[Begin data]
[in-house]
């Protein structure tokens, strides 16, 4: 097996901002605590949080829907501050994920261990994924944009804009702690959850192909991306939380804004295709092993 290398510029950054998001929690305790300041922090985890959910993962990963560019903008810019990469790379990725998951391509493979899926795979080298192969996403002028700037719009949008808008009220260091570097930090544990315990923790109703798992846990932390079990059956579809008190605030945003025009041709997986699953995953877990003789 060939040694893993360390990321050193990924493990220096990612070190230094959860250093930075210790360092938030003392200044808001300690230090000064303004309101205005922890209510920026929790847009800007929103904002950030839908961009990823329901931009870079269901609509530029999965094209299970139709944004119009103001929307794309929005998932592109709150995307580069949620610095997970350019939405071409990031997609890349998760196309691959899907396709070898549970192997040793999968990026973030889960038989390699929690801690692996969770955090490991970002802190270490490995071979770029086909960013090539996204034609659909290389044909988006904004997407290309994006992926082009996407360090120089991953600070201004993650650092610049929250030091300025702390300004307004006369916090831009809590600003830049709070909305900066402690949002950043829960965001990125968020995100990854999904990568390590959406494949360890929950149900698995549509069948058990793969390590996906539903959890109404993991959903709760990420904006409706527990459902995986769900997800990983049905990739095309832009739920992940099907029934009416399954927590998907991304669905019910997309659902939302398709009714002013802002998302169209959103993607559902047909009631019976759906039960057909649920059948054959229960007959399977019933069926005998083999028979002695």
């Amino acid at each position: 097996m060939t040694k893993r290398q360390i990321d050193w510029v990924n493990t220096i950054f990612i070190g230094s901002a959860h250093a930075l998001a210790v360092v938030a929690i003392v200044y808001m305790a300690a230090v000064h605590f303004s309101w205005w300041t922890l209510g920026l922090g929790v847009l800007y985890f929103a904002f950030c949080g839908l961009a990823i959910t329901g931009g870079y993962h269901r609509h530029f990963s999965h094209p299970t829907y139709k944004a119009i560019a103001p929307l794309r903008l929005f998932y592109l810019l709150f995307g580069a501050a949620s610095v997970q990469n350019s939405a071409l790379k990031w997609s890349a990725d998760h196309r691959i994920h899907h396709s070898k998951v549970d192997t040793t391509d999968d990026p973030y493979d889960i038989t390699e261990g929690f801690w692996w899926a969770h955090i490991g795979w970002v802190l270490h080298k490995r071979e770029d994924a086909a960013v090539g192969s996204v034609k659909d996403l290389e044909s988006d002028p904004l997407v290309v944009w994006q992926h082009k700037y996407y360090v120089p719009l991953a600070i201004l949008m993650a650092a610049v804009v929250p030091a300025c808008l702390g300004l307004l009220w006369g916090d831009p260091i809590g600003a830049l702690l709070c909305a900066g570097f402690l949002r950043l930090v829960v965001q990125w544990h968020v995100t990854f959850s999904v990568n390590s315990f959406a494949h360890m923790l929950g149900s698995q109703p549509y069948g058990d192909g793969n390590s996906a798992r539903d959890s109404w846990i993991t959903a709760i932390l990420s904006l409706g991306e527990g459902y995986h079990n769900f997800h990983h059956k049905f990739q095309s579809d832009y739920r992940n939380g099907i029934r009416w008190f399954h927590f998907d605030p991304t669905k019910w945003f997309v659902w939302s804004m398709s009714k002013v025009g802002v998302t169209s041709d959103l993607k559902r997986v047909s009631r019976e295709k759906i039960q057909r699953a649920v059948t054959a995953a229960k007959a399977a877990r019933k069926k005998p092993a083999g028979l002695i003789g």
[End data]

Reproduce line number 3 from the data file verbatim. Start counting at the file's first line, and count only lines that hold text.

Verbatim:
């Amino acid at each position: 097996m060939t040694k893993r290398q360390i990321d050193w510029v990924n493990t220096i950054f990612i070190g230094s901002a959860h250093a930075l998001a210790v360092v938030a929690i003392v200044y808001m305790a300690a230090v000064h605590f303004s309101w205005w300041t922890l209510g920026l922090g929790v847009l800007y985890f929103a904002f950030c949080g839908l961009a990823i959910t329901g931009g870079y993962h269901r609509h530029f990963s999965h094209p299970t829907y139709k944004a119009i560019a103001p929307l794309r903008l929005f998932y592109l810019l709150f995307g580069a501050a949620s610095v997970q990469n350019s939405a071409l790379k990031w997609s890349a990725d998760h196309r691959i994920h899907h396709s070898k998951v549970d192997t040793t391509d999968d990026p973030y493979d889960i038989t390699e261990g929690f801690w692996w899926a969770h955090i490991g795979w970002v802190l270490h080298k490995r071979e770029d994924a086909a960013v090539g192969s996204v034609k659909d996403l290389e044909s988006d002028p904004l997407v290309v944009w994006q992926h082009k700037y996407y360090v120089p719009l991953a600070i201004l949008m993650a650092a610049v804009v929250p030091a300025c808008l702390g300004l307004l009220w006369g916090d831009p260091i809590g600003a830049l702690l709070c909305a900066g570097f402690l949002r950043l930090v829960v965001q990125w544990h968020v995100t990854f959850s999904v990568n390590s315990f959406a494949h360890m923790l929950g149900s698995q109703p549509y069948g058990d192909g793969n390590s996906a798992r539903d959890s109404w846990i993991t959903a709760i932390l990420s904006l409706g991306e527990g459902y995986h079990n769900f997800h990983h059956k049905f990739q095309s579809d832009y739920r992940n939380g099907i029934r009416w008190f399954h927590f998907d605030p991304t669905k019910w945003f997309v659902w939302s804004m398709s009714k002013v025009g802002v998302t169209s041709d959103l993607k559902r997986v047909s009631r019976e295709k759906i039960q057909r699953a649920v059948t054959a995953a229960k007959a399977a877990r019933k069926k005998p092993a083999g028979l002695i003789g």